McKinsey Report on the Value of Designers in Businesses

Interesting read -------- Duh. Designers have been espousing this for decades.

Fastcompany article:



… what’s the issue here?

this might be an easier to parse link: Redesigning the design department | McKinsey

Thank you so much for posting this. It’s just what I needed to put various lines of thought together that I need to communicate with my department.

It does capture a lot of good stuff, and having it come fro McKinsey is great for forwarding it to your CEO. I appreciated that little roles wrap up at the end for CEO and CDO. If you forward it on, I’d include a little TLDR summation for the execs you send it to!

Agreed Yo/MD! I have put together a powerpoint summarizing it and I’ll be running through it with my manager first. I like to get team support. Depending on how that goes, I might be forwarding things on to my CEO and VP’s. I have another powerpoint I’ve been chipping away at over the past year or so that integrates well. This study might be a good primer for the push I hope to make with my own presentation.

Mckinsey intelligence reports are the great post-modern deconstructors of anything that makes business tick. Use to be the Rand Corp.

The report’s thrust opens with the increasing focus on the transparency in design. Does anyone here create counter measures like Apple does to show progress but not reveal what is really being developed when the suits schedule a visit? They do not address the importance of confidentiality and non-disclosure in the report.

The new Design Thinking business types love to snoop and apply their understanding of design to what is going on at the detail level I have found.

That’s a good point about addressing confidentiality. I have learned there are certain things that don’t turn out well if they get expedited through sales before they are fully developed. I’ll have to address that while also attempting to prevent siloing the design department. If you play the confidentiality hand too much, you aren’t included in the decisions anymore. That leads to a drive-through design service process in the company, which is what I’m trying to avoid. Not that drive-through projects can’t happen, but if that’s all that happens, it under-utilizes the department and leads to poor morale.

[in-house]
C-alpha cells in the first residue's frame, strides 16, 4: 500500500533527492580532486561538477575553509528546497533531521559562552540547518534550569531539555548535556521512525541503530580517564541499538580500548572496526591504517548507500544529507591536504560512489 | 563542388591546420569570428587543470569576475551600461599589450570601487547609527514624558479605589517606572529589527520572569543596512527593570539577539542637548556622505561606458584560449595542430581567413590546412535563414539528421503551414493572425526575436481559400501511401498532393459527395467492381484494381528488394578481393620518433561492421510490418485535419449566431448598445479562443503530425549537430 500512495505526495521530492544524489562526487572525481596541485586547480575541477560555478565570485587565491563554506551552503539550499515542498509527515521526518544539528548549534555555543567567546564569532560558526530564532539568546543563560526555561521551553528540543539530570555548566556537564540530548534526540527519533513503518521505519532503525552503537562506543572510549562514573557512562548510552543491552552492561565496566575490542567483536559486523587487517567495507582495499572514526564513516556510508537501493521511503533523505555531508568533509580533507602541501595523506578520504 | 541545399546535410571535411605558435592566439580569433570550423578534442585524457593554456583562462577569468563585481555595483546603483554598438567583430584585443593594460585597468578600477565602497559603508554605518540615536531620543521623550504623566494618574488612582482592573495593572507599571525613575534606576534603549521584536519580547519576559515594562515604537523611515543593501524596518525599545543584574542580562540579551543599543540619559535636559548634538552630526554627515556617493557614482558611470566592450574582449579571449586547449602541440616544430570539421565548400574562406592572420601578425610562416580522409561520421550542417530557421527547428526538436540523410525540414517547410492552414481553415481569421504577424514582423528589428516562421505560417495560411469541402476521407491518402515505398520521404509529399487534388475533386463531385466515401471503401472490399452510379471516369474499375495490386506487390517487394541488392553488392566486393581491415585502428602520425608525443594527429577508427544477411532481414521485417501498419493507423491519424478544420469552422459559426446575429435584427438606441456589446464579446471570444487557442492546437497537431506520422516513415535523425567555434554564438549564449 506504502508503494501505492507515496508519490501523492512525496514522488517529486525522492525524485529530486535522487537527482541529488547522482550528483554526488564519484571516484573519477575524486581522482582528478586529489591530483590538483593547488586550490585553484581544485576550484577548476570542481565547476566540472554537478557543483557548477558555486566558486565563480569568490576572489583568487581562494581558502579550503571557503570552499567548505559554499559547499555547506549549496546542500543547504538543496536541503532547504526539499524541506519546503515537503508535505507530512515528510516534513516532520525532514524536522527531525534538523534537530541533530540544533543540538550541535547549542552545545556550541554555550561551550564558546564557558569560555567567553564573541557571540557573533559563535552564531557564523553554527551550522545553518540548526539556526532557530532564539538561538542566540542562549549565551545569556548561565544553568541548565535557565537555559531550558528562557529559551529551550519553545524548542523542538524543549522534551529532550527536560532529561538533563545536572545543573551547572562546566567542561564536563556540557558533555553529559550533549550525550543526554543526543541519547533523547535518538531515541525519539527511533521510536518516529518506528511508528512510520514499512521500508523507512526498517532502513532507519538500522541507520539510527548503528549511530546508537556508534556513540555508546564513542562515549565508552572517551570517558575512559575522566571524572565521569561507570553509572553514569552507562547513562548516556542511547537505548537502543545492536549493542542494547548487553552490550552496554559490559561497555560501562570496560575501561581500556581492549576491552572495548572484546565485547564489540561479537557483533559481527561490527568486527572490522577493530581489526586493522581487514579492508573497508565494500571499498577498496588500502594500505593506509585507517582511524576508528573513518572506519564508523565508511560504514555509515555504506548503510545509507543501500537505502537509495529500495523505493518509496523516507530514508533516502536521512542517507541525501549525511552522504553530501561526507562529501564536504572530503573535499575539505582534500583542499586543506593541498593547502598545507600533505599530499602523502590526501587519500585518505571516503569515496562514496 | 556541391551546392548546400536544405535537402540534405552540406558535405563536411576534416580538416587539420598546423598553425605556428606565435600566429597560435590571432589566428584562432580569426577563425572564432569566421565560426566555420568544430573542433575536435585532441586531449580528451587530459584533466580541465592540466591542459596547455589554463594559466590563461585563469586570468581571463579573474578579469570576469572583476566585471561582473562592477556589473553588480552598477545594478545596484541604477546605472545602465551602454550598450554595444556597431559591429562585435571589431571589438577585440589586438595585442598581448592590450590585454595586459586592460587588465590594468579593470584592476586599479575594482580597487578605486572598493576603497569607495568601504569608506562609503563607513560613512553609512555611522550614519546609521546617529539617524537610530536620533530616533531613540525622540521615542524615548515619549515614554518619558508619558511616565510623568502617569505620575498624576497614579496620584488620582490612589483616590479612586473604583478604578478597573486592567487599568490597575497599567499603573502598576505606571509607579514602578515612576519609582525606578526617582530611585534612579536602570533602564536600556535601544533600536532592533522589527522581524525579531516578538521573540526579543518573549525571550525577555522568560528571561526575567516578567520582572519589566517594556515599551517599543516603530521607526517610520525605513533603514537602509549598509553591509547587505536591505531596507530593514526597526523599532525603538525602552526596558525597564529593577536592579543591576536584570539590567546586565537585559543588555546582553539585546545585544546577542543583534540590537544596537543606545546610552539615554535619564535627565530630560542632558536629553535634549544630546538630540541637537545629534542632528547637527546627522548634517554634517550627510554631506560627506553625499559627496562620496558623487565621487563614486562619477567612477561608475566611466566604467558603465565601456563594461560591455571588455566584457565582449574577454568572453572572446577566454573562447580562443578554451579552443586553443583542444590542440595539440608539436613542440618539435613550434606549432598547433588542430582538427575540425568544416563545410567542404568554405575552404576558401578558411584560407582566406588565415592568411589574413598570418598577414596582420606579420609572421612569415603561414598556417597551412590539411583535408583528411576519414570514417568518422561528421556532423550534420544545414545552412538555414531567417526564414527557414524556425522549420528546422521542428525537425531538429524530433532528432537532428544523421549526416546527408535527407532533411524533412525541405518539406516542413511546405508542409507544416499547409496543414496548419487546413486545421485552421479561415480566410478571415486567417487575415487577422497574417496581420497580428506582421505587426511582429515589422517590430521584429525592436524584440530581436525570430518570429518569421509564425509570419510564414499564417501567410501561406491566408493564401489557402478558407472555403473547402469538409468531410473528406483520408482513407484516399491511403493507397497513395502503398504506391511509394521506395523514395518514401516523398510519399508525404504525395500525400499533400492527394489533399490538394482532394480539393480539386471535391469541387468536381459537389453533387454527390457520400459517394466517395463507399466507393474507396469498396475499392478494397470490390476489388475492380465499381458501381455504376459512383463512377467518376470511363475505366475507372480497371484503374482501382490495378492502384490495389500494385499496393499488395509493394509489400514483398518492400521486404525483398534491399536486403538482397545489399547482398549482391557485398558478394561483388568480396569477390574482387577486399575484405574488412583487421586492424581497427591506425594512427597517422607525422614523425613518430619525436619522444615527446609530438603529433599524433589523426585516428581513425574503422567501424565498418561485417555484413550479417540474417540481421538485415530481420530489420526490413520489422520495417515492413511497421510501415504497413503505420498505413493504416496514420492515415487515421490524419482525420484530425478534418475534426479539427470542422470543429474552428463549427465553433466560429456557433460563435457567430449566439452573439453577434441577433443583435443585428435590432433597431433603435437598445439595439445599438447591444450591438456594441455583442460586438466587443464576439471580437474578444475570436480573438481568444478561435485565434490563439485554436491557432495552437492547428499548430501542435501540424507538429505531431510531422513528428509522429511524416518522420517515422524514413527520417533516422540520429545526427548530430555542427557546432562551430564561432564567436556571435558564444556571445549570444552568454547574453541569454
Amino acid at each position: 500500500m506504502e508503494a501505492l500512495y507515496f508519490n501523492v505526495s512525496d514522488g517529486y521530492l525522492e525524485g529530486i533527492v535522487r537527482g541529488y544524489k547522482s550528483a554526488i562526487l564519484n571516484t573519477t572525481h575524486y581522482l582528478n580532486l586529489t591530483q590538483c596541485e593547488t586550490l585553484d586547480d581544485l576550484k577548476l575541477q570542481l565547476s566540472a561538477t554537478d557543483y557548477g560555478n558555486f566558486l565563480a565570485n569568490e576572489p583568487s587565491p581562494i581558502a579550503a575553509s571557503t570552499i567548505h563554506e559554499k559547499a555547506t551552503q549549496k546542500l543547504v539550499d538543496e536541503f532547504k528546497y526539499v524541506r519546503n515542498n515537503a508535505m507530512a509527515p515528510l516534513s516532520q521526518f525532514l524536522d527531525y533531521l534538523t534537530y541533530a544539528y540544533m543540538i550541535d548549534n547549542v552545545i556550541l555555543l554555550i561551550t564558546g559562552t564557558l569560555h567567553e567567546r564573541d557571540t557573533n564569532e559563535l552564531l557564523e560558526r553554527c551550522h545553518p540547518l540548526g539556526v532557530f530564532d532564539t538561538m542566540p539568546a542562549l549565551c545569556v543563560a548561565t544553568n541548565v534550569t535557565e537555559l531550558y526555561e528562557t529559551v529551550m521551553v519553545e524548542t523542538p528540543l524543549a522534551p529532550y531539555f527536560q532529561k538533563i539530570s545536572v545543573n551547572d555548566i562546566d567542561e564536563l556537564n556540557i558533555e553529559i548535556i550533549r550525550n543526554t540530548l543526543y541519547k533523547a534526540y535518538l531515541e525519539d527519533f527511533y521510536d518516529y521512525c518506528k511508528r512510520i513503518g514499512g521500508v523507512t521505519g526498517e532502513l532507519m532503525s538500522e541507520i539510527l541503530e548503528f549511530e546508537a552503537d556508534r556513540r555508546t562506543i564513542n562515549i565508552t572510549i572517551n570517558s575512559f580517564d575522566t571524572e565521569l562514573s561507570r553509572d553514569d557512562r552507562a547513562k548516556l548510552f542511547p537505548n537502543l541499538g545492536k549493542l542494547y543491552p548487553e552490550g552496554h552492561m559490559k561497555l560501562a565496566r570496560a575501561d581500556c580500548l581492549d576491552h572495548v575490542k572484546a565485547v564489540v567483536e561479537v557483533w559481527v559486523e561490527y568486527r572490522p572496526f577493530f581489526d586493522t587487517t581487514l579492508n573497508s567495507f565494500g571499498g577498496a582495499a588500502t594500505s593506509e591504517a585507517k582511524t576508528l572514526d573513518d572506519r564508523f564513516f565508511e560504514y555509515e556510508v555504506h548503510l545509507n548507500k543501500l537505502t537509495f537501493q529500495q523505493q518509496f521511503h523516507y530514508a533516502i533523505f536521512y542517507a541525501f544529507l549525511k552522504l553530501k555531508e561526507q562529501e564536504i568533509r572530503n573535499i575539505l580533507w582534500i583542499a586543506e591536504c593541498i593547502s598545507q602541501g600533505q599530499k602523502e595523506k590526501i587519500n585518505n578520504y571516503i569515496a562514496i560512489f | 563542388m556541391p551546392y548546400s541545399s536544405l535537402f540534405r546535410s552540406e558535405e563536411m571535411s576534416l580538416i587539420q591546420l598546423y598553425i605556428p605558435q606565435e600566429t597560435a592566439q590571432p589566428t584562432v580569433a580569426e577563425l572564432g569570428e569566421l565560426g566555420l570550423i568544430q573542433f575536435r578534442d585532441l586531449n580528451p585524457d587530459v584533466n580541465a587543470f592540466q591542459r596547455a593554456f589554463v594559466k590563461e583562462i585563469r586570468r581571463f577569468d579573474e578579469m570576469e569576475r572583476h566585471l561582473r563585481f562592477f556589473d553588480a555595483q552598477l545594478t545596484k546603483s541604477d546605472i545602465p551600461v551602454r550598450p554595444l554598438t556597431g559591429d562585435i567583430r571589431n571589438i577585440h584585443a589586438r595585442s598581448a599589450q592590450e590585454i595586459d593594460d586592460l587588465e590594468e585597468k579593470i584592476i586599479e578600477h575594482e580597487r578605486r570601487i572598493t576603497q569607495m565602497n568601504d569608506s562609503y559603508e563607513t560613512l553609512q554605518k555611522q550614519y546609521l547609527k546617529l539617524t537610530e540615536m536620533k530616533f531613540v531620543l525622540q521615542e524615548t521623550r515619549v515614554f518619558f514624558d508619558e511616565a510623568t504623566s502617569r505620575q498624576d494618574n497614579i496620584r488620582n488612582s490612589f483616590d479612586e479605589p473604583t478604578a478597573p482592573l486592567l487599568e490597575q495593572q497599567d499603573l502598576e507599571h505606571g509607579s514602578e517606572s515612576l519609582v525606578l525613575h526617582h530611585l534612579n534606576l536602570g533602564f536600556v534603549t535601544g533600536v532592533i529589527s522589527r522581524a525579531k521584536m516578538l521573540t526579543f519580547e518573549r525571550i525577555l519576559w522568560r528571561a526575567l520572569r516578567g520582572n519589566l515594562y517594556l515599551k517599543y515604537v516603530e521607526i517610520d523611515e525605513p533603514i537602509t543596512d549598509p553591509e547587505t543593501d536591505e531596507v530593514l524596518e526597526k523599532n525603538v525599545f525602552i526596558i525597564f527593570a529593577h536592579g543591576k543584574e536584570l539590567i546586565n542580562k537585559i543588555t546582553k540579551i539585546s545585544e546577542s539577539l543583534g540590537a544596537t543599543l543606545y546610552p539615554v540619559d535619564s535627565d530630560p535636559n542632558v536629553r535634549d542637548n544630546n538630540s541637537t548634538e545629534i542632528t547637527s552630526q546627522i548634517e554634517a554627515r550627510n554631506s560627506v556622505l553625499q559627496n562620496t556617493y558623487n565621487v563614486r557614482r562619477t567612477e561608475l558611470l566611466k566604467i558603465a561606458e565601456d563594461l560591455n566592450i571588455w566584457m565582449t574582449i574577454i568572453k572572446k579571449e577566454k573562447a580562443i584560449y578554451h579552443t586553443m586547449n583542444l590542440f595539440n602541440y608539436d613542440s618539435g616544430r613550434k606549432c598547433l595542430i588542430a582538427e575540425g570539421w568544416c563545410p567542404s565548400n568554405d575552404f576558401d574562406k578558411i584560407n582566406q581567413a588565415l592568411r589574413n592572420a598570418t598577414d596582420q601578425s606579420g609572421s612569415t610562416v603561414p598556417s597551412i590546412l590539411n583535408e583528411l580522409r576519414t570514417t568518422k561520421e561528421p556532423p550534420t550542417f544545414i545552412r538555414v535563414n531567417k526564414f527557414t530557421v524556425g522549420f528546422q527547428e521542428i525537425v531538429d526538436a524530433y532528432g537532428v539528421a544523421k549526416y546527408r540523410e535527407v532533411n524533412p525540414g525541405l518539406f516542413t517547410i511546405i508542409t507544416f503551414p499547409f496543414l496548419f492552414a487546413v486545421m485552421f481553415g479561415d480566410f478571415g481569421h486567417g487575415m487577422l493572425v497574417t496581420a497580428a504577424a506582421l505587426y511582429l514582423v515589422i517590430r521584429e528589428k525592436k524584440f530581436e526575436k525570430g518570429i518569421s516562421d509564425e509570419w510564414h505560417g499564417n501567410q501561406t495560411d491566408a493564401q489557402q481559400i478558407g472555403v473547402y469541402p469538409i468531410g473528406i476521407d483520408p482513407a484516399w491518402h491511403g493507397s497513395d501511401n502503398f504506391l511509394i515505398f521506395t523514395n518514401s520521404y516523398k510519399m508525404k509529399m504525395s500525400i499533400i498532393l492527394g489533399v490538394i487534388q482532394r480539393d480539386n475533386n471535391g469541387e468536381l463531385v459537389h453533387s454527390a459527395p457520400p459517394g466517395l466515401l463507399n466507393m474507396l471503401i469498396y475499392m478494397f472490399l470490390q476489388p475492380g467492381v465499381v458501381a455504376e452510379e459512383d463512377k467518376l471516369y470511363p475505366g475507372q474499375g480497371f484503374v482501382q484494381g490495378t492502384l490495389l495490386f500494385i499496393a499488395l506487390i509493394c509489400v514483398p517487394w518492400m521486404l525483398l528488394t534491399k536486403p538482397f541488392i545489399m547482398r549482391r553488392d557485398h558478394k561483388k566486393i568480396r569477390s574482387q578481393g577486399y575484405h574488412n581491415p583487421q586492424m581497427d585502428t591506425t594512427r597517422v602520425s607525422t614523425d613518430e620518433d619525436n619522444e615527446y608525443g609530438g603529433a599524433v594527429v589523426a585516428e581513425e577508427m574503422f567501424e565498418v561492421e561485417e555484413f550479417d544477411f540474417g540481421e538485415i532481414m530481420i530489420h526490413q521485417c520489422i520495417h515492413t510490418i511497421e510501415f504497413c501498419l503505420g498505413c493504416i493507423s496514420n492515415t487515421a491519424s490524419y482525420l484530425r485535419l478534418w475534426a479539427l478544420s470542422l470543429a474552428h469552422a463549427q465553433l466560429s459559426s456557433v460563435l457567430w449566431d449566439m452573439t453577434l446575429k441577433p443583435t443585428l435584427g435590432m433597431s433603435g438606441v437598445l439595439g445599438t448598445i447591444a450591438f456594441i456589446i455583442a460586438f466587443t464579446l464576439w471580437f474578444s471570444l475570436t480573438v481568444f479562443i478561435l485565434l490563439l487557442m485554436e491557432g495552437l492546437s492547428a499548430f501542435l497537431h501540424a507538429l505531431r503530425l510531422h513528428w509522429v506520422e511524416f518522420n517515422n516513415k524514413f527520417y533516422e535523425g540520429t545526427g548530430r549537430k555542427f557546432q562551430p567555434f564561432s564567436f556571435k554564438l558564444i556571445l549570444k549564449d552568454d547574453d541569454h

OH man this is exactly what I’ve been looking for… Thank you for posting this.

not to imply anything, but remember McKinsey did buy several design firms including Lunar, and might not be completely impartial. they have a vested interest in selling design services.

Good point.

What is McKinsey thinking? How tone deaf are they? Or is this what happens when you have far too many IIT-IIM types running your operations at the “digital” level?

This is showing up in my feeds as “4 weeks ago”

Design and conquer: in years past, the word “design” might have conjured images of expensive handbags or glossy coffee table books. Now, your mind might go straight to business. Design and design thinking are buzzing in the business community more than ever. Until now, design has focused largely on how something looks; these days, it’s a dynamic idea used to describe how organizations can adjust their problem-solving approaches to respond to rapidly changing environments—and create maximum impact and shareholder value. Design is a journey and a destination. Design thinking is a core way of starting the journey and arriving at the right destination at the right time.

gags & chokes

WAIT… did AI write this crap?

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It’s certainly crap regardless of derivation.

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They really should just complete the transition to nonsense design hucksters and get a YouTube channel.

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What McKinsey fails to recognize in their quest to infiltrate and exploit design, is in the process of doing so, they overly rely on surveillance and manipulation of media to create the value they pretend to offer. Otherwise what used to be known as smoke and mirrors.

It is analogous to what Don Norman is doing with his Design for Humanity shtick. They take a meta approach to problem solving to include more of what has not been included in the design brief, cast an even larger problem space net and claim to have control of the process better than others. They believe that the more comprehensive the approach, the more value will be created everytime.

Having said that, I appreciate what they are trying to do with their attempts at chasing all of the data points and measuring the value that design dilettantes and salty designers bring to the table. Leveraging the new IT technologies of the past 10 years, they have created a whole new set of metrics by performing surgical procedures on companies that stand to further confuse and vex executives when it comes to funding profligate design programs within their organizations. What they really do is the opposite of the Occam’s Razor principle.

First, your point about whether to change/expand/reconfigure a problem statement could have been done in 10 words or less instead of your 3 paragraphs.

Second, your constant attacks on “design authorities” without any evidence is tiresome and pointless. These people hold no power. It’s like attacking an army private for leading the army astray.

And C, any designer knows creating the proper problem statement is in fact the most difficult part of new product development. If you are going to invest time and other resources for a successful outcome, the problem statement should have the most scrutiny. Accepting the first thing that crosses your desk is a fool’s errand.